There is an old saying in the carpentry community, “measure twice, cut once.”
Seemingly obvious observation, but often lost on the newcomer or hasty craftsman. Confronted with a pile of timber or even scrap material, the urge of instant gratification overcomes caution. Grab a measuring tape and begin marking cut lines. It will all come out as planned—or so one believes until it is time to assemble the assorted timbers.
This lesson in humility comes to me as I turn the pages on Doug Stowe’s deceptively straight-forward tome Basic Box Making. One of the early tasks a would-be woodworker encounters is the opportunity to construct a box. Be it to house tools or simply a place to toss shoes, the box is a natural “first” for a craftsperson intent on honing skills and learning new tricks of the trade. Square corners and a simple bottom matched with a proper lid. How hard can it be?
Oh, that life and carpentry were so simple.
Life, as most of us have come to learn, is composed of complex curves and miss-matched grains. The personalities and problems we encounter on a daily basis rarely meet with the best-laid plans outlined in self-help manuals or countless team-building exercises. The same is true of box making. What Stowe makes appear simple is actually the result of years struggling through trial and error. As he so aptly notes, “developing the skills you need to accomplish your best work won’t happen overnight.”
I just happen to be in the midst of my own box project. The tools of a general contractor typically come in the form of molded plastic or battered sheet metal. Intended to be haphazardly tossed in a van or pickup truck bed, these boxes are not reflective of the maker’s imagination. Certainly there is a skill involved in designing and assembling such containers—but is not a craftperson’s heart and soul, it is industrial production accomplished with an efficiency that would make Frederick Turner proud. That is what currently clutters my van. They serve a useful purpose, but are inappropriate for the tools of fine joinery or traditional handwork.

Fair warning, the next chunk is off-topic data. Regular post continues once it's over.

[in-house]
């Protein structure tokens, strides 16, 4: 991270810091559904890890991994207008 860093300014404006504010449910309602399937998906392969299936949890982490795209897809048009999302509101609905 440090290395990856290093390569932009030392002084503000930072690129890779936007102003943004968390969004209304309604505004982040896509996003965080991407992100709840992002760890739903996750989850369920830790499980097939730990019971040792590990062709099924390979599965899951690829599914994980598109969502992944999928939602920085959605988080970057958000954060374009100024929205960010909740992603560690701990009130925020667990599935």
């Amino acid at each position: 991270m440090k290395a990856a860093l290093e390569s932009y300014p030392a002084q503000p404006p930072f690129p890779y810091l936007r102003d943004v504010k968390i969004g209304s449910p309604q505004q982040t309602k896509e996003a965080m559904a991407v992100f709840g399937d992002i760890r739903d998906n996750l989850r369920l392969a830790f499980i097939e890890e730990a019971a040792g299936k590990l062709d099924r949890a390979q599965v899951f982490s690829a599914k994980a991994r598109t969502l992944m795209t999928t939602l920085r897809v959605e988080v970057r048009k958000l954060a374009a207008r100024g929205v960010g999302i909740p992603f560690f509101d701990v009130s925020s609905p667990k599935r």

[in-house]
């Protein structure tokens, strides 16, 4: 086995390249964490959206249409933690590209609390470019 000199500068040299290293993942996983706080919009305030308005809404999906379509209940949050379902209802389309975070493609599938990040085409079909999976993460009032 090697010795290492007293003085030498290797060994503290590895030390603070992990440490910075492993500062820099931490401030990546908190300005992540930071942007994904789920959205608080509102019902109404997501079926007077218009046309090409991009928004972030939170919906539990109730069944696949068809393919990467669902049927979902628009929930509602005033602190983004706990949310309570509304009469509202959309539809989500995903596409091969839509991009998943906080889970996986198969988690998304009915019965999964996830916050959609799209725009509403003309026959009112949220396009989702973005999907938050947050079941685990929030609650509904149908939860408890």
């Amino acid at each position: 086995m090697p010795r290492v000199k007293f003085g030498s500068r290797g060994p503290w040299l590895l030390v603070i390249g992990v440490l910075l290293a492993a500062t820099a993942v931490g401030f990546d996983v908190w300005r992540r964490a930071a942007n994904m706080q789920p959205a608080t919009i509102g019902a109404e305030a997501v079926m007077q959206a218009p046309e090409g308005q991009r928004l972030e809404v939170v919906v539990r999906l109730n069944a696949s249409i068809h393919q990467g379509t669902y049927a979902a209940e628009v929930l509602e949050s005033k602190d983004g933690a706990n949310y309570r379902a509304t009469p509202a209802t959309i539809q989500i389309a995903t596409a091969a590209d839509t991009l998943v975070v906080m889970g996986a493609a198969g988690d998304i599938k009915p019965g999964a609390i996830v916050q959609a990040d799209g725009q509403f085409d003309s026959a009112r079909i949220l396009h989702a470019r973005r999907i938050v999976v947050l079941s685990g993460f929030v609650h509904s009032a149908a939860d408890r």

For that one needs a proper box. A container crafted to the dimensions dictated by a handsaw, planer and drawknife. Certainly a hammer and set of new drill bits may also be added to the mix. But as a whole, the box in question must be crafted to reflect the wisdom of generations who labored over raw timber without the benefit of electricity or laser-guided rip saws.
So it is with patience I begin sorting through the scraps of lumber my father has acquired over the last 15 years. Bits of plywood that have served in multiple other tasks. Stained framing two-by-fours that should have met the fire pit years before my project. And, behold, a collection of aged teak from an Asian cabinet that long ago became a memory and pile of odd timbers. This is the material of patience and imagination. It is where one begins the labor of “measure twice, cut once."
So it is with craftsmanship. The art of patience and learning. A lesson I aspire to share as we traverse the challenges that lay ahead. I find much wisdom in Stowe’s opening remarks before plunging into the skill of crafting the perfect box: “If you want to learn something and get good at it, teach it to others.” In this case I offer the case for patience. Green wood must dry, glue needs to set, and the saw should only appear when a carpenter is certain the cut will meet an intended purpose. All a product of patience.
Eric Anderson is a retired Air Force officer who can be found puttering in his shop when not scribbling on the keyboard. A new resident of Port Townsend, he is an avid sailor, struggling carpenter, and would-be writer.